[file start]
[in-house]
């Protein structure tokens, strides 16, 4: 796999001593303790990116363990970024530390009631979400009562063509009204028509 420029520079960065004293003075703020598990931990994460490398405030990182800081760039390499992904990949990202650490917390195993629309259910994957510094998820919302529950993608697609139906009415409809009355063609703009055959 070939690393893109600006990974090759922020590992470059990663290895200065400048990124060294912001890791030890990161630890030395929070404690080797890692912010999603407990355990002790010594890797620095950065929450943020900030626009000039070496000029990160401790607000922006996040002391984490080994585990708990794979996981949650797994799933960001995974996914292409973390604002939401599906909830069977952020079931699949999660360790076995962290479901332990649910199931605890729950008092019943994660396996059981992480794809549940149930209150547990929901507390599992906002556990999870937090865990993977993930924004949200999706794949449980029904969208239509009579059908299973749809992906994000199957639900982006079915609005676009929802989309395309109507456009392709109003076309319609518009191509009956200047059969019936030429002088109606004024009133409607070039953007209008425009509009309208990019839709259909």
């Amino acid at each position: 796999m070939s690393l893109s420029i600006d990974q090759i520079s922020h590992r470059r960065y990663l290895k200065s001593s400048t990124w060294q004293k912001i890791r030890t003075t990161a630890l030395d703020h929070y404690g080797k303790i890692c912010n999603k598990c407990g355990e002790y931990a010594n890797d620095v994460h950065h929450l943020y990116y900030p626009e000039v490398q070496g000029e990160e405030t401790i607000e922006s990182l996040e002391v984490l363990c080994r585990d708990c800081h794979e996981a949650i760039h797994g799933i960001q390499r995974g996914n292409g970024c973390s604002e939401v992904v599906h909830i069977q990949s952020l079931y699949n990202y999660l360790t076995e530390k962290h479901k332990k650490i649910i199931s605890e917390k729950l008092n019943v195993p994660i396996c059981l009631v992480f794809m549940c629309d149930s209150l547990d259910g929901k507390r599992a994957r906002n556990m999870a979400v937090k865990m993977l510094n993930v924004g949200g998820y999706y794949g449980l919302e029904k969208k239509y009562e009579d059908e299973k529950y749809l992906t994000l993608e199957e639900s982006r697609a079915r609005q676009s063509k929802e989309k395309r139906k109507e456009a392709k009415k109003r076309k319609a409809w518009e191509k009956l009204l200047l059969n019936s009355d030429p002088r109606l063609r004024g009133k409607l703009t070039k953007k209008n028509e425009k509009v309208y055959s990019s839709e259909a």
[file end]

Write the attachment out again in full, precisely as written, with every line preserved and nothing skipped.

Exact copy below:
[in-house]
């Protein structure tokens, strides 16, 4: 796999001593303790990116363990970024530390009631979400009562063509009204028509 420029520079960065004293003075703020598990931990994460490398405030990182800081760039390499992904990949990202650490917390195993629309259910994957510094998820919302529950993608697609139906009415409809009355063609703009055959 070939690393893109600006990974090759922020590992470059990663290895200065400048990124060294912001890791030890990161630890030395929070404690080797890692912010999603407990355990002790010594890797620095950065929450943020900030626009000039070496000029990160401790607000922006996040002391984490080994585990708990794979996981949650797994799933960001995974996914292409973390604002939401599906909830069977952020079931699949999660360790076995962290479901332990649910199931605890729950008092019943994660396996059981992480794809549940149930209150547990929901507390599992906002556990999870937090865990993977993930924004949200999706794949449980029904969208239509009579059908299973749809992906994000199957639900982006079915609005676009929802989309395309109507456009392709109003076309319609518009191509009956200047059969019936030429002088109606004024009133409607070039953007209008425009509009309208990019839709259909």
């Amino acid at each position: 796999m070939s690393l893109s420029i600006d990974q090759i520079s922020h590992r470059r960065y990663l290895k200065s001593s400048t990124w060294q004293k912001i890791r030890t003075t990161a630890l030395d703020h929070y404690g080797k303790i890692c912010n999603k598990c407990g355990e002790y931990a010594n890797d620095v994460h950065h929450l943020y990116y900030p626009e000039v490398q070496g000029e990160e405030t401790i607000e922006s990182l996040e002391v984490l363990c080994r585990d708990c800081h794979e996981a949650i760039h797994g799933i960001q390499r995974g996914n292409g970024c973390s604002e939401v992904v599906h909830i069977q990949s952020l079931y699949n990202y999660l360790t076995e530390k962290h479901k332990k650490i649910i199931s605890e917390k729950l008092n019943v195993p994660i396996c059981l009631v992480f794809m549940c629309d149930s209150l547990d259910g929901k507390r599992a994957r906002n556990m999870a979400v937090k865990m993977l510094n993930v924004g949200g998820y999706y794949g449980l919302e029904k969208k239509y009562e009579d059908e299973k529950y749809l992906t994000l993608e199957e639900s982006r697609a079915r609005q676009s063509k929802e989309k395309r139906k109507e456009a392709k009415k109003r076309k319609a409809w518009e191509k009956l009204l200047l059969n019936s009355d030429p002088r109606l063609r004024g009133k409607l703009t070039k953007k209008n028509e425009k509009v309208y055959s990019s839709e259909a």